Plans call for 12,000 square feet of retail space, 15,000 square feet of office space, 144 mostly rental apartments and a 23-car garage. A small charter school is a possible office tenant, and the buildings 2-story community center would include 500-person multi-function room where basketball can be played and a health center. floors 6 to 23 would be residential, with a mix of one and two bedroom units. The tower would be topped with a green roof, residences would have operable windows, and silver LEED certification would be sought.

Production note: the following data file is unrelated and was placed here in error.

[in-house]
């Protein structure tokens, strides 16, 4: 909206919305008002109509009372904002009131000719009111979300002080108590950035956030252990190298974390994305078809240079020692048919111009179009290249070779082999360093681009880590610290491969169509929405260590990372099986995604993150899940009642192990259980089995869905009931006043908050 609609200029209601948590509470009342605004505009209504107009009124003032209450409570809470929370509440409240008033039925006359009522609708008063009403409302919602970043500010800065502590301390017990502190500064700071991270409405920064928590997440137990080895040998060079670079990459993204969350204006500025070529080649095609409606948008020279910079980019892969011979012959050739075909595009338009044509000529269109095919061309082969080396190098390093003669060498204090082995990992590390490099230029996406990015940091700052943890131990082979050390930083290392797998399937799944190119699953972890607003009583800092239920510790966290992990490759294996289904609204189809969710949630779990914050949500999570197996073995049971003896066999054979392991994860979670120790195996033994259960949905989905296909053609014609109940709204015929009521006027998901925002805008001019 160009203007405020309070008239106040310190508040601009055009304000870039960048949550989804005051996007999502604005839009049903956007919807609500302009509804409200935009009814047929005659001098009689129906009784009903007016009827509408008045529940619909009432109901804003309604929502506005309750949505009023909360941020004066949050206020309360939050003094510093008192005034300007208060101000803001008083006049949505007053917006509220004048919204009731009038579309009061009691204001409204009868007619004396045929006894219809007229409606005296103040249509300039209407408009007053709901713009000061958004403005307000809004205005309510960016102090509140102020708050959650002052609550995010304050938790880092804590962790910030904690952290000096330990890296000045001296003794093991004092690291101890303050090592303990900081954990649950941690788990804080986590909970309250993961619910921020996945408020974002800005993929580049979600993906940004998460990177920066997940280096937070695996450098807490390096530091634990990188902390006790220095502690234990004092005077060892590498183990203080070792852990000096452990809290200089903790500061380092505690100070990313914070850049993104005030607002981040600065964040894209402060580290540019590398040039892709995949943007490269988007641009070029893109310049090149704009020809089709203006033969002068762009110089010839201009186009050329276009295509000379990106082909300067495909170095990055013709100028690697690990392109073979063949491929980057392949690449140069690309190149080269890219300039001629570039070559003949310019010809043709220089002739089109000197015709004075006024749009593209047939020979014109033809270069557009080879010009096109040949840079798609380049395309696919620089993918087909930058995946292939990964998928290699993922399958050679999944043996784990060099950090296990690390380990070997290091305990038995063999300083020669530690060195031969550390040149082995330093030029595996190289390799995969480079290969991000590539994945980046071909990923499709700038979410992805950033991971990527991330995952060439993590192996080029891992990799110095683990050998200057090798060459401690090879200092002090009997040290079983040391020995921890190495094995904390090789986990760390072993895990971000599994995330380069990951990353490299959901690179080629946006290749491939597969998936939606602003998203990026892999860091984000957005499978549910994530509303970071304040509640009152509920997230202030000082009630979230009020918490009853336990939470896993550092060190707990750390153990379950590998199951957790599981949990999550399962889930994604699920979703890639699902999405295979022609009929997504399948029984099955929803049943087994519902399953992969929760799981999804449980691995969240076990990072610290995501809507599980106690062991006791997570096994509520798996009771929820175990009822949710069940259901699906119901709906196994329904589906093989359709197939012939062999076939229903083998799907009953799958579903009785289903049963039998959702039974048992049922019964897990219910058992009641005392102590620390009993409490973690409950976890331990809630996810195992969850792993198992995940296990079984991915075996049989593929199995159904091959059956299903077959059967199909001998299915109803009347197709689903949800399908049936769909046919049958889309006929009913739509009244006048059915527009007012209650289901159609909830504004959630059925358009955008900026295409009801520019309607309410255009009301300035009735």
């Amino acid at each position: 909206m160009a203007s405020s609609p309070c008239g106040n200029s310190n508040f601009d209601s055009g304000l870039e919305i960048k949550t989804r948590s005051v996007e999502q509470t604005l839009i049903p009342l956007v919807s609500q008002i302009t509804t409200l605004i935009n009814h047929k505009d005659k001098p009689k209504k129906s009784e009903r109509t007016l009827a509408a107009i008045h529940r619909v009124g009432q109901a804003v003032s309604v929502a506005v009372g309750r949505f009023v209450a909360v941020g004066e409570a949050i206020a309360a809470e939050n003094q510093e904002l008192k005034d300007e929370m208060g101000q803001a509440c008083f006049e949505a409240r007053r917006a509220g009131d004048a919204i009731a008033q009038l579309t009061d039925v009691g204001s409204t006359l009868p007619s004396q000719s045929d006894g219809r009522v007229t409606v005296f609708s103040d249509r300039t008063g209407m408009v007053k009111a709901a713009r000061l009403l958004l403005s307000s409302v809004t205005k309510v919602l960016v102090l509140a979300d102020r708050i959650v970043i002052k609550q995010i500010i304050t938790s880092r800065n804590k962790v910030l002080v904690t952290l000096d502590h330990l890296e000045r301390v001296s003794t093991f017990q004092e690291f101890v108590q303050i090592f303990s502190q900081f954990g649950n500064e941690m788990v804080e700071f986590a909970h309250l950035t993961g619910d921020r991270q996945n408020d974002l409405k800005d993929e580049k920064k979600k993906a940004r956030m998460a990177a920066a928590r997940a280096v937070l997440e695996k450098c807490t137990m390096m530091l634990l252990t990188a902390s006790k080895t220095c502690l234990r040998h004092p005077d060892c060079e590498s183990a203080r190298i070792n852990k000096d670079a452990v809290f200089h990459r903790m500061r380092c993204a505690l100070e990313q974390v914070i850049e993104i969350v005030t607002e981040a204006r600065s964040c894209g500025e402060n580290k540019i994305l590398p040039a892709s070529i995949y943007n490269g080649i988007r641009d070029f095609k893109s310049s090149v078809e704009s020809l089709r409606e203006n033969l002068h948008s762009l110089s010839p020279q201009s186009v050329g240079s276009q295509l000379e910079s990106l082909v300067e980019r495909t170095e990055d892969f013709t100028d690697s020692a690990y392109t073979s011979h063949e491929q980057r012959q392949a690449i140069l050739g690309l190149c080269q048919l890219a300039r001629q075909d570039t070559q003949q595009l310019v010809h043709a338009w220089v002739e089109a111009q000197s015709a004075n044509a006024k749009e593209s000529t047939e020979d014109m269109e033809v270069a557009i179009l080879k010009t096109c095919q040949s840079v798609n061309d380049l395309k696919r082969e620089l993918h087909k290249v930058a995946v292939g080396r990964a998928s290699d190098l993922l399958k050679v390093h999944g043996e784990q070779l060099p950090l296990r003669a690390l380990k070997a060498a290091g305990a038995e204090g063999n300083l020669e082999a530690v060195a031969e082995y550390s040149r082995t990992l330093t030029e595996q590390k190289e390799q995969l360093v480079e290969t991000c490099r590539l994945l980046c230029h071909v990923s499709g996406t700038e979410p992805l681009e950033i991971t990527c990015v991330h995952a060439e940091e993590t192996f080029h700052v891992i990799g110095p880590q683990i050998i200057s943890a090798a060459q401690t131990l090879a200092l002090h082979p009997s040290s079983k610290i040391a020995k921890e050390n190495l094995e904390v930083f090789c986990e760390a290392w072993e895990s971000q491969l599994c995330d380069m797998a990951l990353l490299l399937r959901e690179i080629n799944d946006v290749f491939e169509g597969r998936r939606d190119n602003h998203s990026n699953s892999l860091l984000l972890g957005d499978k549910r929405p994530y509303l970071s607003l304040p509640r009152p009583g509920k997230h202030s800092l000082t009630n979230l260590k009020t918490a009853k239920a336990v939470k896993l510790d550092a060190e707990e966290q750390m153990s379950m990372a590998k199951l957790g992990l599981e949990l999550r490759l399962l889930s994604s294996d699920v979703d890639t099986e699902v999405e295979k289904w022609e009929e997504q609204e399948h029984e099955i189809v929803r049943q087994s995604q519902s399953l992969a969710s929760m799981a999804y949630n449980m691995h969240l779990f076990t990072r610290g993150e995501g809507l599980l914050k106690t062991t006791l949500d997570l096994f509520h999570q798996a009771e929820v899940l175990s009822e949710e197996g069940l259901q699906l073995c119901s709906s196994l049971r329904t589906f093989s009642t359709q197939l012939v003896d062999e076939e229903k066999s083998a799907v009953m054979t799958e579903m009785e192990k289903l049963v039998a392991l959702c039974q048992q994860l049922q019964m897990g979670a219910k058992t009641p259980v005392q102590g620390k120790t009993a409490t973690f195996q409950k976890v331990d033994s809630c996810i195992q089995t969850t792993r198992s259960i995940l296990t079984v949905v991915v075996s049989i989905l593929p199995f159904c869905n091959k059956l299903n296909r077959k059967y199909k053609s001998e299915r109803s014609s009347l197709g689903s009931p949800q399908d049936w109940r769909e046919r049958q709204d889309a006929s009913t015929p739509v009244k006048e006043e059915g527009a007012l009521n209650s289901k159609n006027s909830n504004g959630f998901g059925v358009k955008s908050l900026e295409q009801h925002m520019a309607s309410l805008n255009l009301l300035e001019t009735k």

"The goal is to carry Chinatown across to the other side of Vine Street," said Jung, which is why the development is tall and dense. Chinatown has grown rapidly, Chi said, and has many residents who live below the poverty line. There is a dearth of affordable housing, and this development would contain some. And there is also a need for better access to health care and education. The tower would be a "physical solution, economic solution, and social solution to the barriers and issues we find in the Chinatown community," Chin said.